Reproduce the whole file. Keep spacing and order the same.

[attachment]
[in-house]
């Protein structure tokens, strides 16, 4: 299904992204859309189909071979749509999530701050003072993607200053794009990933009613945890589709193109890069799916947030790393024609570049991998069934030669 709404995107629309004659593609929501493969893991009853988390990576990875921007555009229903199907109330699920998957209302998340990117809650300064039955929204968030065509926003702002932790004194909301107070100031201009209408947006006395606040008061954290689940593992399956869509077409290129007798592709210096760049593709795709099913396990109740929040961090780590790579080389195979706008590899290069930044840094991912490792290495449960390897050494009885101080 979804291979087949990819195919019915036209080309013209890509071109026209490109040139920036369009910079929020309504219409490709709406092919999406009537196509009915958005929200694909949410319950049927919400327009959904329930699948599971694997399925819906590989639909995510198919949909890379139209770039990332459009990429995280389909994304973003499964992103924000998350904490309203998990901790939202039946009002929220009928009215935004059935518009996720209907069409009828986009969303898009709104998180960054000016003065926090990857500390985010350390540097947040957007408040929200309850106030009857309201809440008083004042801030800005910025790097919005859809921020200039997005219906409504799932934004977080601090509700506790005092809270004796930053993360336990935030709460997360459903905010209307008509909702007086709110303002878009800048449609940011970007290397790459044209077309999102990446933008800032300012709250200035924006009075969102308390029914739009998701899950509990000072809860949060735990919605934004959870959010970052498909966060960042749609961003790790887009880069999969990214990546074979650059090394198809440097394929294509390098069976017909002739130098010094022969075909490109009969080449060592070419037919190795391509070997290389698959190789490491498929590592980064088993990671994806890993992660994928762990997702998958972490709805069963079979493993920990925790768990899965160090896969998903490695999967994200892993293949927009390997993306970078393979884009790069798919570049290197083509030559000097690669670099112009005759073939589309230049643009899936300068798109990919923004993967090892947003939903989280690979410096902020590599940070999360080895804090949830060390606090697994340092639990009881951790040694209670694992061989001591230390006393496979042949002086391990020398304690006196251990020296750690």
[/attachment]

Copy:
[in-house]
């Protein structure tokens, strides 16, 4: 299904992204859309189909071979749509999530701050003072993607200053794009990933009613945890589709193109890069799916947030790393024609570049991998069934030669 709404995107629309004659593609929501493969893991009853988390990576990875921007555009229903199907109330699920998957209302998340990117809650300064039955929204968030065509926003702002932790004194909301107070100031201009209408947006006395606040008061954290689940593992399956869509077409290129007798592709210096760049593709795709099913396990109740929040961090780590790579080389195979706008590899290069930044840094991912490792290495449960390897050494009885101080 979804291979087949990819195919019915036209080309013209890509071109026209490109040139920036369009910079929020309504219409490709709406092919999406009537196509009915958005929200694909949410319950049927919400327009959904329930699948599971694997399925819906590989639909995510198919949909890379139209770039990332459009990429995280389909994304973003499964992103924000998350904490309203998990901790939202039946009002929220009928009215935004059935518009996720209907069409009828986009969303898009709104998180960054000016003065926090990857500390985010350390540097947040957007408040929200309850106030009857309201809440008083004042801030800005910025790097919005859809921020200039997005219906409504799932934004977080601090509700506790005092809270004796930053993360336990935030709460997360459903905010209307008509909702007086709110303002878009800048449609940011970007290397790459044209077309999102990446933008800032300012709250200035924006009075969102308390029914739009998701899950509990000072809860949060735990919605934004959870959010970052498909966060960042749609961003790790887009880069999969990214990546074979650059090394198809440097394929294509390098069976017909002739130098010094022969075909490109009969080449060592070419037919190795391509070997290389698959190789490491498929590592980064088993990671994806890993992660994928762990997702998958972490709805069963079979493993920990925790768990899965160090896969998903490695999967994200892993293949927009390997993306970078393979884009790069798919570049290197083509030559000097690669670099112009005759073939589309230049643009899936300068798109990919923004993967090892947003939903989280690979410096902020590599940070999360080895804090949830060390606090697994340092639990009881951790040694209670694992061989001591230390006393496979042949002086391990020398304690006196251990020296750690």